They were catchy pop songs, featured in hit movies, that dominated the airwaves and brought two Scottish bands worldwide recognition.
But now Wet Wet Wet, who performed the marathon number one Love Is All Around, and Simple Minds, whose biggest hit was Don’t You (Forget About Me), have admitted that the success backfired, leaving them worse off than before.
In a documentary to be broadcast on the BBC, Wet Wet Wet drummer Tommy Cunningham says the band’s cover version of The Troggs’ song “sowed the seeds of destruction” and triggered their demise within three years.
Cunningham said of the song that featured in Four Weddings And A Funeral: “We recorded it in three days and thought it was a B-side, and the record company phoned us and went: ‘We think we should release this.’
“We found that the success was so overwhelming and so life-changing that it actually in a way sowed the seeds of Wet Wet Wet’s destruction.
“Marti’s fame increased and the band became the musicians behind him. That’s not a healthy place when you’re four guys standing in a line and one person starts getting ahead. It becomes a very difficult situation, especially when there’s that level of scrutiny and success. It took its toll. There’s a price to pay for worldwide, massive success.”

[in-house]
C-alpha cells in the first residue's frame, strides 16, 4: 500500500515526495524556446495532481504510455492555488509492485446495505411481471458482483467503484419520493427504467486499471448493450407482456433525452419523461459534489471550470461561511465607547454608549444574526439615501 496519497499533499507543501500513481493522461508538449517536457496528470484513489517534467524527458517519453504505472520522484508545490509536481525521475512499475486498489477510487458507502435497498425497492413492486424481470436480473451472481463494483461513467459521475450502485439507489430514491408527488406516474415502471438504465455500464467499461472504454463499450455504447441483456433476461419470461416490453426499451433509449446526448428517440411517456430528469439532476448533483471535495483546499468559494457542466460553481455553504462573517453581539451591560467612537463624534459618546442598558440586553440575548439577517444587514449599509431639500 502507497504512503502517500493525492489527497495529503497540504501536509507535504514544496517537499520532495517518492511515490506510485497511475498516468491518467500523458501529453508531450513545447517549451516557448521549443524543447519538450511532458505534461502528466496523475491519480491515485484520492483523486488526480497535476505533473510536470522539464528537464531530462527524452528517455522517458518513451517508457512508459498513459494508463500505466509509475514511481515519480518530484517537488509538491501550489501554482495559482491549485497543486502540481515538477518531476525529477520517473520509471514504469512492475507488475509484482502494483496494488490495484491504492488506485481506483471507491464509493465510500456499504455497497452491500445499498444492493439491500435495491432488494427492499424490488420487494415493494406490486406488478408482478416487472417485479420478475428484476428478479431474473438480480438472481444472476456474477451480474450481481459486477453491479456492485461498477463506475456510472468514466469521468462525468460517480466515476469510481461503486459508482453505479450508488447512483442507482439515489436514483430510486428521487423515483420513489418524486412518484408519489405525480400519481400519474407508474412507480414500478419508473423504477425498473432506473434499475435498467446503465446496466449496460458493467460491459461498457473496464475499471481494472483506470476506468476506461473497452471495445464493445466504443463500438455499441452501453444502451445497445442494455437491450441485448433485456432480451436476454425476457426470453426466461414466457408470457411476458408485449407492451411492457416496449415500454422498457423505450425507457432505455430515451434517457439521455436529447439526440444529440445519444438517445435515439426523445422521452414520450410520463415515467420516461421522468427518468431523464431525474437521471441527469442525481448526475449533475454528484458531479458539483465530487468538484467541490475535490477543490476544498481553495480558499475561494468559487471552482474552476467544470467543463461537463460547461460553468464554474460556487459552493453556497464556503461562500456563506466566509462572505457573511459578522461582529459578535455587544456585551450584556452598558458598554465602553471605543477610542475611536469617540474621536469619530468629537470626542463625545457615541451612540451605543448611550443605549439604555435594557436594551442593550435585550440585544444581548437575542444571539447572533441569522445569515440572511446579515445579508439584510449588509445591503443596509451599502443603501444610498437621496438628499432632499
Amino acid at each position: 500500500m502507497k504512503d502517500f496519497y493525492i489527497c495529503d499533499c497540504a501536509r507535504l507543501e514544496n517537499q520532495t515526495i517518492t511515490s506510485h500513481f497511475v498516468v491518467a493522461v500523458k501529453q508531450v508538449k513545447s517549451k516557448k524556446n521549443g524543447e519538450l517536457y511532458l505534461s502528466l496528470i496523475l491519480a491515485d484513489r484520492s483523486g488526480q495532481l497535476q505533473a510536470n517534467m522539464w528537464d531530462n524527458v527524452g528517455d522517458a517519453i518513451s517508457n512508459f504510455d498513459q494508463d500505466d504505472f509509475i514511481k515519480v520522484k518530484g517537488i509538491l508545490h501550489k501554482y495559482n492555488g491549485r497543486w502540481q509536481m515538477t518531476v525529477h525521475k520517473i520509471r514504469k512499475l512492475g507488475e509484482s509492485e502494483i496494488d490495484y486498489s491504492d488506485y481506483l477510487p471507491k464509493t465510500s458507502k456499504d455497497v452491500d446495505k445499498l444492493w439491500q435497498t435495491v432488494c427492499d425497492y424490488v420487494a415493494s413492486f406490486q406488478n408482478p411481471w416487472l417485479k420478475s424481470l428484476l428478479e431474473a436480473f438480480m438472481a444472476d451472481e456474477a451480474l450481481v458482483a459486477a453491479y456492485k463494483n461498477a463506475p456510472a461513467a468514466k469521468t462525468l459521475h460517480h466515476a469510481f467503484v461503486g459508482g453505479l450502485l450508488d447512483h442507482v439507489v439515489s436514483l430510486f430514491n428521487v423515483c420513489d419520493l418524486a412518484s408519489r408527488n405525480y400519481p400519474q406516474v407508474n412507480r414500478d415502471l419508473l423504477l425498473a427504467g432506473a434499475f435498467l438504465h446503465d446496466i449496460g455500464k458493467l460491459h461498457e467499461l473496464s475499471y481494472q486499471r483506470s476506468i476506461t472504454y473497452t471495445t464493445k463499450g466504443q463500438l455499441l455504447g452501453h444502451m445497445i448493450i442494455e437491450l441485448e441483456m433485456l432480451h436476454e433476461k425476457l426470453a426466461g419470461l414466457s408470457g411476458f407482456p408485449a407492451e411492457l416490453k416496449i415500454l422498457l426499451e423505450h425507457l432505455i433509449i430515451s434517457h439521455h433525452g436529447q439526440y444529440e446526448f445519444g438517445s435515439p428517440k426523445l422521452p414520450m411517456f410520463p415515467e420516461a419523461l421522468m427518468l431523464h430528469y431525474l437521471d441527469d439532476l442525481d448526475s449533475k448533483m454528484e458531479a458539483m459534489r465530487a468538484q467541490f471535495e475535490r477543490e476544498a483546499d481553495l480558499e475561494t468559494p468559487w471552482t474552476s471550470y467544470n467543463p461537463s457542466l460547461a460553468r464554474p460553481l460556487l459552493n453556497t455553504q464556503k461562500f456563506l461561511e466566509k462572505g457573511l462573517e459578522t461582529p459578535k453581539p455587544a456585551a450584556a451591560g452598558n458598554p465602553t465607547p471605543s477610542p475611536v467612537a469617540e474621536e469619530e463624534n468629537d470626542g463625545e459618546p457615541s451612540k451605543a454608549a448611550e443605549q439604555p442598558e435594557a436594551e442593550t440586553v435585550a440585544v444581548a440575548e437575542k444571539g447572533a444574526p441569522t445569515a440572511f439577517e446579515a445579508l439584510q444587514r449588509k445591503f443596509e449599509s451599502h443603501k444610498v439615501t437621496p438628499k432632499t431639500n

The backlash became so intense after the song had topped the UK charts for 15 weeks in 1994 that the band pulled it from record shops. Marti Pellow was later treated for drug and alcohol addiction.
For Simple Minds, the release of Don’t You (Forget About Me), which was used in the US film, The Breakfast Club, brought accusations of changing their sound for financial gain and left long-term fans of the Glasgow group “alienated”.
The documentary Rip It Up describes Simple Minds’ topping of the American charts for three weeks in 1985 as their “Elvis moment”, which was not welcomed by many fans who had supported the former punk band since the late 1970s.
Creation Records founder Alan McGee, The Proclaimers star Charlie Reid, Mogwai guitarist Stuart Braithwaite and Del Amitri frontman Justin Currie all discuss their admiration of Simple Minds – who emerged at the height of the 1977 punk craze in Glasgow.
But by the time The Breakfast Club was released they had turned into an American rock band and ended up performing at the US leg of Live Aid before an audience of millions.
Recalling the band’s rise to fame in the documentary, which will be shown on Tuesday, Simple Minds frontman Jim Kerr states: “We wanted to take it around the world, we wanted it to be international, we wanted it to be global.”
Braithwaite said: “I actually really like the early Simple Minds records. I didn’t know that they used to be an art rock band.
“I always just remembered them being a big stadium band. I thought of them being like the Scottish U2. There’s a lot more to them than that.
“People get very suspicious when you change your music for financial gain. A lot of people in the 1980s did that and I actually think that there was more derision than some of the music itself actually deserved.”
Broadcaster Stuart Cosgrove, said: “Breaking America is one of the Holy Grails of pop music.
“The idea of going out there and doing the American thing, appearing in big rock stadia, was slightly alien to the Scottish independent music scene. It kind of exaggerated a perception that Simple Minds had done something almost illegal.”